Surely you have eaten eggs or seen a chicken, but have you ever seen a battery-caged hen take her first steps on soil and feel the sunshine on her back for the first time in her life? This video by Edgar’s Mission, a non-profit sanctuary in Australia for rescued farm animals, will tug a few tears from your eyes whether you have previously witnessed this joy or not.
Battery cages not only denied these hens from expressing normal and natural behaviors – such as nest building, scratching in the dirt, dust baths and stretching their wings, but also any semblance of normalcy. How can they enjoy life when these chickens spend their entire lives living in a space that is about the size of an 8×10 piece of paper?
Thanks to the changing heart of an Australian poultry farmer these 752 hens were given a second lease on life. At their new home at Edgar’s Sanctuary, they learned to live and love a life full of what makes life worth living.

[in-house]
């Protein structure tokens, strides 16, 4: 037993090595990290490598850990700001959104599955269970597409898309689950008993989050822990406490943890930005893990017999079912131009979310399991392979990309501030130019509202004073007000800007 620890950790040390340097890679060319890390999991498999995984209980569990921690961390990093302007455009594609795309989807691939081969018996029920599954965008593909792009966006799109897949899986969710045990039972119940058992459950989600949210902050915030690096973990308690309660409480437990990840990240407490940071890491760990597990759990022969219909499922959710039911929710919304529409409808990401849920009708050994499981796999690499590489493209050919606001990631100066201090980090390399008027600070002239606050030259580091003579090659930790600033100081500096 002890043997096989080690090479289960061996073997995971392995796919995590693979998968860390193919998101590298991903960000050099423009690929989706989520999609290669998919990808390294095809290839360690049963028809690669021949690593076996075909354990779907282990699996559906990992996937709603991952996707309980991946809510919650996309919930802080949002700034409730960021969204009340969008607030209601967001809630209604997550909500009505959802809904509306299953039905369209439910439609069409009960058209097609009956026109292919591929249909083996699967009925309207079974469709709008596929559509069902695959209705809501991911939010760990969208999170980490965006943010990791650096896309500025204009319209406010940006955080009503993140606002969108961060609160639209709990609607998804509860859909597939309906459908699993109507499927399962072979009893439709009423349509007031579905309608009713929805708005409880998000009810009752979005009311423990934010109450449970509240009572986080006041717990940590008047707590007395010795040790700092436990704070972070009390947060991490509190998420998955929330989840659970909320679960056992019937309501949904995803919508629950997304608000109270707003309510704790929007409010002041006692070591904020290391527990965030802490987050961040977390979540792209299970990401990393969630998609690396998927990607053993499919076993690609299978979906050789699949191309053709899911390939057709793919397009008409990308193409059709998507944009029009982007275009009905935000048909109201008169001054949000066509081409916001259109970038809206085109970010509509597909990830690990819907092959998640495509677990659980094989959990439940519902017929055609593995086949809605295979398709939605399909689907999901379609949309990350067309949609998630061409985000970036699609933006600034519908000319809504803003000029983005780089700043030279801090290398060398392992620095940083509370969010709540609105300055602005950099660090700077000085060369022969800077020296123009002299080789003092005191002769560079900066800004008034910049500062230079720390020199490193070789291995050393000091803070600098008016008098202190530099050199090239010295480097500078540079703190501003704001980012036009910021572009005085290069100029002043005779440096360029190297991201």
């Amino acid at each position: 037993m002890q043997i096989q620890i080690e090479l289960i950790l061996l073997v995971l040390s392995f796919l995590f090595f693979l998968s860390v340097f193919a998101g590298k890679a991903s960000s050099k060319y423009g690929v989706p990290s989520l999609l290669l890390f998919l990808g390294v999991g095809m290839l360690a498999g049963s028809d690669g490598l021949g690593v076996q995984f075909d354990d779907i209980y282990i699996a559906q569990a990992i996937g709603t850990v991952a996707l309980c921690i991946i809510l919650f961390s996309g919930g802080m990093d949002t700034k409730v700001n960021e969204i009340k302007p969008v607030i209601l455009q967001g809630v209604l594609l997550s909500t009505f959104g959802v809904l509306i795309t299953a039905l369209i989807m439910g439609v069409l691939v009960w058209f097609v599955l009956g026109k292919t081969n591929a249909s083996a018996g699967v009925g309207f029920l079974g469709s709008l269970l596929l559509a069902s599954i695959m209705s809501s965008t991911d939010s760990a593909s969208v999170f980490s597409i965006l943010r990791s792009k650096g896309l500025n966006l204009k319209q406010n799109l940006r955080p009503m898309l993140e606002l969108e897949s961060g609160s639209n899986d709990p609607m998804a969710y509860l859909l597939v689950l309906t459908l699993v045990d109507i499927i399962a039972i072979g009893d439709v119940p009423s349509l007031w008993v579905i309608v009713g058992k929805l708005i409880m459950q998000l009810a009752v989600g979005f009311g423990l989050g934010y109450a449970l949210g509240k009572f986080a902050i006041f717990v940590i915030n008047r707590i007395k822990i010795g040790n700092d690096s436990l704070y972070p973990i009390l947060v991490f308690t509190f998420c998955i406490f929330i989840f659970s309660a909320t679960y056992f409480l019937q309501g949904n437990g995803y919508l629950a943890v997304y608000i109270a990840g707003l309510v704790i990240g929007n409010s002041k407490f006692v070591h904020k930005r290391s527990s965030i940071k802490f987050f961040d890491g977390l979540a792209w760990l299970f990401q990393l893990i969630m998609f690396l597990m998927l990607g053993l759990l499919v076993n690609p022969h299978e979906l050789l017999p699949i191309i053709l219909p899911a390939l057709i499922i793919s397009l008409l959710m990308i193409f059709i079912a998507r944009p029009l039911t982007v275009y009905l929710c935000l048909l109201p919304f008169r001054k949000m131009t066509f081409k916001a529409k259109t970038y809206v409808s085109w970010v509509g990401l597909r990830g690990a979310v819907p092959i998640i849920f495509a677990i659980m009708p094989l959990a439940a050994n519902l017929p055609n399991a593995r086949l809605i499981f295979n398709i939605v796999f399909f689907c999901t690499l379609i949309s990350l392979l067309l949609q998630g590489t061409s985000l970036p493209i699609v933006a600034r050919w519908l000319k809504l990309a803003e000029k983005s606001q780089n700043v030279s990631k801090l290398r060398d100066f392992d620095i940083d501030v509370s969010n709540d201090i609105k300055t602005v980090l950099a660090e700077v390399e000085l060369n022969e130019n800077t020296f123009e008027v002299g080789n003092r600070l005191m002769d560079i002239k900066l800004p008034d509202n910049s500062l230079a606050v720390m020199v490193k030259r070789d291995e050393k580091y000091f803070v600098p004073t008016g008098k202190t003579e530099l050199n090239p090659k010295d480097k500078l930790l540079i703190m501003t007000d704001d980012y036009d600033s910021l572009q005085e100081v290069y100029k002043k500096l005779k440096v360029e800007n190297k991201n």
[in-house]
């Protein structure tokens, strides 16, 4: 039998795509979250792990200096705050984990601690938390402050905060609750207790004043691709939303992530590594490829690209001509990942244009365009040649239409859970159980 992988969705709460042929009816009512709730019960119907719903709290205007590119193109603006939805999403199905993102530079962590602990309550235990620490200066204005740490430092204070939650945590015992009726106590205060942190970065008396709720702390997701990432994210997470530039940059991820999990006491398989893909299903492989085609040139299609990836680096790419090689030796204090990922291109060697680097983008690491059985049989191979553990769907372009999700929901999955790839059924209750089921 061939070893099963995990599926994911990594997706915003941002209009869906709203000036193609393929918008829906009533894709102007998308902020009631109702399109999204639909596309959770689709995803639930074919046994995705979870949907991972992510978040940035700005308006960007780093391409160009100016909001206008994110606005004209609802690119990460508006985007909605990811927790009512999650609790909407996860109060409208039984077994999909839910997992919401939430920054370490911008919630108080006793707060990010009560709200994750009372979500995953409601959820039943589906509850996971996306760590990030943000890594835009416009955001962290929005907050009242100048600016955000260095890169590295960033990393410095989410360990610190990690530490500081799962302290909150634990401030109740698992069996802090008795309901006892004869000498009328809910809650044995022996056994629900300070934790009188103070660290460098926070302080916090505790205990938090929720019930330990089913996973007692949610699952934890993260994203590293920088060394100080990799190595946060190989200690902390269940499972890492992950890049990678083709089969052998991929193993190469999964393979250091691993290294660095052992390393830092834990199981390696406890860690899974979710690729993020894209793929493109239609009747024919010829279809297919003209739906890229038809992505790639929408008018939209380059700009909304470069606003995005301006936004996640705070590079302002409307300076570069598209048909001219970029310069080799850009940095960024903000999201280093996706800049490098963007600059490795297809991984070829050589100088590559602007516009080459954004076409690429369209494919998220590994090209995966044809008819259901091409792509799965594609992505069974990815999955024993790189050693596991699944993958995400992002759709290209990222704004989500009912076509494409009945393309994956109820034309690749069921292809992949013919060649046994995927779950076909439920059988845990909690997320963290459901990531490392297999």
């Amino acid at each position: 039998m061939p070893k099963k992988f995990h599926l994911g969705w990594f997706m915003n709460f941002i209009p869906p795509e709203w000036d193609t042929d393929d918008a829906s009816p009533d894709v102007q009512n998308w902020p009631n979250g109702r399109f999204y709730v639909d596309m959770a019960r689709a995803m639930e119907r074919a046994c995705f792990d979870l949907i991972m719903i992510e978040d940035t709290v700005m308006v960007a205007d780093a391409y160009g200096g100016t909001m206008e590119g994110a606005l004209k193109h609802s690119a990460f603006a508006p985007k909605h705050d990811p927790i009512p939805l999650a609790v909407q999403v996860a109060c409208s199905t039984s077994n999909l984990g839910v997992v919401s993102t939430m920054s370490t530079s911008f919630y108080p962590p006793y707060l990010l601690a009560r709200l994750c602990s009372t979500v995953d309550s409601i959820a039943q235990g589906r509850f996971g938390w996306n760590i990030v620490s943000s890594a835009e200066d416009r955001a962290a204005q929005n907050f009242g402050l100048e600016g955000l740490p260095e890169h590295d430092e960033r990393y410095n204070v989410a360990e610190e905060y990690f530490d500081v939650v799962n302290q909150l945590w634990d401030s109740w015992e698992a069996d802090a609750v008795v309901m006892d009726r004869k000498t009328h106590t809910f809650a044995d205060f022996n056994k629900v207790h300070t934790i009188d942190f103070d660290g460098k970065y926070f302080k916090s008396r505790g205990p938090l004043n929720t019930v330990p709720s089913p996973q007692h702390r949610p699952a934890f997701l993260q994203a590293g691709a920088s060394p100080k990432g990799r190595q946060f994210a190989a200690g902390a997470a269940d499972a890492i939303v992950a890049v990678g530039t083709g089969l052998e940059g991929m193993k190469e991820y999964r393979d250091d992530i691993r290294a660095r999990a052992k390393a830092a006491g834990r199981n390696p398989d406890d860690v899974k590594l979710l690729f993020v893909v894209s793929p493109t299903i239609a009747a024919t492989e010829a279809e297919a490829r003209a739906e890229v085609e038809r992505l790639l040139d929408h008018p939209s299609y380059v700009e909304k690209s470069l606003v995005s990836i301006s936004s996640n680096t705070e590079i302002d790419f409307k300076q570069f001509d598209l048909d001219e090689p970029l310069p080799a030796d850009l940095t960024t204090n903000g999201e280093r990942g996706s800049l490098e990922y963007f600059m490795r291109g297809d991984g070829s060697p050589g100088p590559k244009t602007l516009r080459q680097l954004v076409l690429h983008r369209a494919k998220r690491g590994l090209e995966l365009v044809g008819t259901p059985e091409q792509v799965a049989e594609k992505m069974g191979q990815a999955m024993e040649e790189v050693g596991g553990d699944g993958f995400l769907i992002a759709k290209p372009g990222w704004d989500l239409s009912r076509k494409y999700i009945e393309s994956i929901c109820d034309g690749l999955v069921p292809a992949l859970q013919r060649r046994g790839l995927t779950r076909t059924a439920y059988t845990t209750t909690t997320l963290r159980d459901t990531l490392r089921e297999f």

In their video, Edgar’s Mission asks shouldn’t it be normal and natural for humans to be kind? The answer to that question is a resounding yes! Yet, in Australia alone, 11 million hens are condemned to a life far from kind or natural in small overcrowded metal cages. Worldwide, there are billions of egg-laying hens living in squalid inhumane conditions.
Fortunately, across Australia as well as in the United States and Europe there is a growing movement to shed light on these barbaric practices. The Humane Society offers a fact sheet on how to read egg cartons so that when you buy eggs you can choose to support humane poultry practices. Yes, ethical eggs cost more, but instead of thinking of it that way, think that the price of these eggs is the NORMAL price of eggs when life is respected. Thus, the cheaper price represents exploitation, abuse and suffering.
More and more people have discovered the pleasure of raising their own chickens in their own urban and suburban backyards. My family has started researching what it will take to raise our own backyard chickens, the local ordinances and how to build a chicken coop. Not everyone has the backyard space to raise chickens, or dedicated time, but you could consider neighborhood chicken coops. Now that is an idea worth clucking about!
Read more: The Risks and Benefits of Backyard Chickens